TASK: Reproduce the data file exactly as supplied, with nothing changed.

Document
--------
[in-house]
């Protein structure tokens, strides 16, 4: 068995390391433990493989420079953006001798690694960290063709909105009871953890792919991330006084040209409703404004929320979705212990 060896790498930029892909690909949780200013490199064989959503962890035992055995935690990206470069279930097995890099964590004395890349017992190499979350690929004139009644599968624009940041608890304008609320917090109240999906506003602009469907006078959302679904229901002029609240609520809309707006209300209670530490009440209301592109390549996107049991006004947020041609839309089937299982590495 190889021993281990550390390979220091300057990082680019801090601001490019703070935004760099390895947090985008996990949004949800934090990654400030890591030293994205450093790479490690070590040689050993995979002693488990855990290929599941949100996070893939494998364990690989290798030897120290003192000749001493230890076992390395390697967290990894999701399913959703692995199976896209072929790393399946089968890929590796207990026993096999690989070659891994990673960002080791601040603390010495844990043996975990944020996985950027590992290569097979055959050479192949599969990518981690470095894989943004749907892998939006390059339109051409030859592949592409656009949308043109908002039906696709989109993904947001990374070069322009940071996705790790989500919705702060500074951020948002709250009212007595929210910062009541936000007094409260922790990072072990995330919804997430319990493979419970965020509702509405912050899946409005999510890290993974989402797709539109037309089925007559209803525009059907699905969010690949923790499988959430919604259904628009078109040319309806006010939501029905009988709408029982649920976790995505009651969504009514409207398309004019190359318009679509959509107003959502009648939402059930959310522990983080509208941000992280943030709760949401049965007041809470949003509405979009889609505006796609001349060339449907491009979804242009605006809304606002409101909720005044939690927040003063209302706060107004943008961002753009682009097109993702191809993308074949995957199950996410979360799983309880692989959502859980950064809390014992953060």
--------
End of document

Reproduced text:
[in-house]
């Protein structure tokens, strides 16, 4: 068995390391433990493989420079953006001798690694960290063709909105009871953890792919991330006084040209409703404004929320979705212990 060896790498930029892909690909949780200013490199064989959503962890035992055995935690990206470069279930097995890099964590004395890349017992190499979350690929004139009644599968624009940041608890304008609320917090109240999906506003602009469907006078959302679904229901002029609240609520809309707006209300209670530490009440209301592109390549996107049991006004947020041609839309089937299982590495 190889021993281990550390390979220091300057990082680019801090601001490019703070935004760099390895947090985008996990949004949800934090990654400030890591030293994205450093790479490690070590040689050993995979002693488990855990290929599941949100996070893939494998364990690989290798030897120290003192000749001493230890076992390395390697967290990894999701399913959703692995199976896209072929790393399946089968890929590796207990026993096999690989070659891994990673960002080791601040603390010495844990043996975990944020996985950027590992290569097979055959050479192949599969990518981690470095894989943004749907892998939006390059339109051409030859592949592409656009949308043109908002039906696709989109993904947001990374070069322009940071996705790790989500919705702060500074951020948002709250009212007595929210910062009541936000007094409260922790990072072990995330919804997430319990493979419970965020509702509405912050899946409005999510890290993974989402797709539109037309089925007559209803525009059907699905969010690949923790499988959430919604259904628009078109040319309806006010939501029905009988709408029982649920976790995505009651969504009514409207398309004019190359318009679509959509107003959502009648939402059930959310522990983080509208941000992280943030709760949401049965007041809470949003509405979009889609505006796609001349060339449907491009979804242009605006809304606002409101909720005044939690927040003063209302706060107004943008961002753009682009097109993702191809993308074949995957199950996410979360799983309880692989959502859980950064809390014992953060």